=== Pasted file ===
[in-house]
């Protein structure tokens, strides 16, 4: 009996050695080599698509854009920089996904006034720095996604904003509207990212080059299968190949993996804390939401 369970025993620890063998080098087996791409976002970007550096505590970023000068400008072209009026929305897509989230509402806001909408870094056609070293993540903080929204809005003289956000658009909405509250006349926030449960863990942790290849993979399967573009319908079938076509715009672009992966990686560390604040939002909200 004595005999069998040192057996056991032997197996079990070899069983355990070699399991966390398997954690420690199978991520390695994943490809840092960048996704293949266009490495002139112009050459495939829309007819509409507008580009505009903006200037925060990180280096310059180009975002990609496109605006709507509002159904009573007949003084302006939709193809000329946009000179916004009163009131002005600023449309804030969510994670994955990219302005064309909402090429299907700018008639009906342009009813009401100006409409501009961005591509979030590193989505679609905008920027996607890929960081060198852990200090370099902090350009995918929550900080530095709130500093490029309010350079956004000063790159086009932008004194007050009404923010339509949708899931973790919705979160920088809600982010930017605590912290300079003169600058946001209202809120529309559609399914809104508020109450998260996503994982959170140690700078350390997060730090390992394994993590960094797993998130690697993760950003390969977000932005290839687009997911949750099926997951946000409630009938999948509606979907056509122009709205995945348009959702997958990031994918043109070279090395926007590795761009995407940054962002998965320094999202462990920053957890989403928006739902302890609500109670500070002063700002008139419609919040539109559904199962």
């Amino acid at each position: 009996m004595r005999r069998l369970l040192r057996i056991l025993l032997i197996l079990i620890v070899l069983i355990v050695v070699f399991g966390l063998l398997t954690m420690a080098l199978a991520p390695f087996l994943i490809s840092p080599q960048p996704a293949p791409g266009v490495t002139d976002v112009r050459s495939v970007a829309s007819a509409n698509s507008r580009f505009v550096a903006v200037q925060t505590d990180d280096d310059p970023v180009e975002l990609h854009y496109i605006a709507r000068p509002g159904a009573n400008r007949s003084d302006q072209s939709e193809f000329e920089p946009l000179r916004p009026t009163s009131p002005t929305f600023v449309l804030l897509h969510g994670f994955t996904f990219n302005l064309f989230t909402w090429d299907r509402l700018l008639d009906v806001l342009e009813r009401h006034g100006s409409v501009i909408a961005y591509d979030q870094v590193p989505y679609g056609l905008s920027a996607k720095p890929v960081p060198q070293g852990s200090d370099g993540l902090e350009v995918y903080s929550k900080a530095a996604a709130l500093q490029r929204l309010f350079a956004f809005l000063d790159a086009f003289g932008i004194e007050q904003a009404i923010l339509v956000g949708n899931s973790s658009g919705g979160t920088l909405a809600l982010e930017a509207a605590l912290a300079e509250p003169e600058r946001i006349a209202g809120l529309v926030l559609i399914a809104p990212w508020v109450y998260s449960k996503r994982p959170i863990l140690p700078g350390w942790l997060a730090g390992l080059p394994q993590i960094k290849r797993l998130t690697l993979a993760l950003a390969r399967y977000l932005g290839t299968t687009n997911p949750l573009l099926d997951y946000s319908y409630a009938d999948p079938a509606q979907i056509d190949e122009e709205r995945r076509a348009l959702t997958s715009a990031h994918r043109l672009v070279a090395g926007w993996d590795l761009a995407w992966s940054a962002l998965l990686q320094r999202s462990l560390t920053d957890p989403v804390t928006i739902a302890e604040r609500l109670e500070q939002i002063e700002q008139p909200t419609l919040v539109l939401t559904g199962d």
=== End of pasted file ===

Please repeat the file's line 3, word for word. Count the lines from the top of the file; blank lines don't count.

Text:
């Amino acid at each position: 009996m004595r005999r069998l369970l040192r057996i056991l025993l032997i197996l079990i620890v070899l069983i355990v050695v070699f399991g966390l063998l398997t954690m420690a080098l199978a991520p390695f087996l994943i490809s840092p080599q960048p996704a293949p791409g266009v490495t002139d976002v112009r050459s495939v970007a829309s007819a509409n698509s507008r580009f505009v550096a903006v200037q925060t505590d990180d280096d310059p970023v180009e975002l990609h854009y496109i605006a709507r000068p509002g159904a009573n400008r007949s003084d302006q072209s939709e193809f000329e920089p946009l000179r916004p009026t009163s009131p002005t929305f600023v449309l804030l897509h969510g994670f994955t996904f990219n302005l064309f989230t909402w090429d299907r509402l700018l008639d009906v806001l342009e009813r009401h006034g100006s409409v501009i909408a961005y591509d979030q870094v590193p989505y679609g056609l905008s920027a996607k720095p890929v960081p060198q070293g852990s200090d370099g993540l902090e350009v995918y903080s929550k900080a530095a996604a709130l500093q490029r929204l309010f350079a956004f809005l000063d790159a086009f003289g932008i004194e007050q904003a009404i923010l339509v956000g949708n899931s973790s658009g919705g979160t920088l909405a809600l982010e930017a509207a605590l912290a300079e509250p003169e600058r946001i006349a209202g809120l529309v926030l559609i399914a809104p990212w508020v109450y998260s449960k996503r994982p959170i863990l140690p700078g350390w942790l997060a730090g390992l080059p394994q993590i960094k290849r797993l998130t690697l993979a993760l950003a390969r399967y977000l932005g290839t299968t687009n997911p949750l573009l099926d997951y946000s319908y409630a009938d999948p079938a509606q979907i056509d190949e122009e709205r995945r076509a348009l959702t997958s715009a990031h994918r043109l672009v070279a090395g926007w993996d590795l761009a995407w992966s940054a962002l998965l990686q320094r999202s462990l560390t920053d957890p989403v804390t928006i739902a302890e604040r609500l109670e500070q939002i002063e700002q008139p909200t419609l919040v539109l939401t559904g199962d």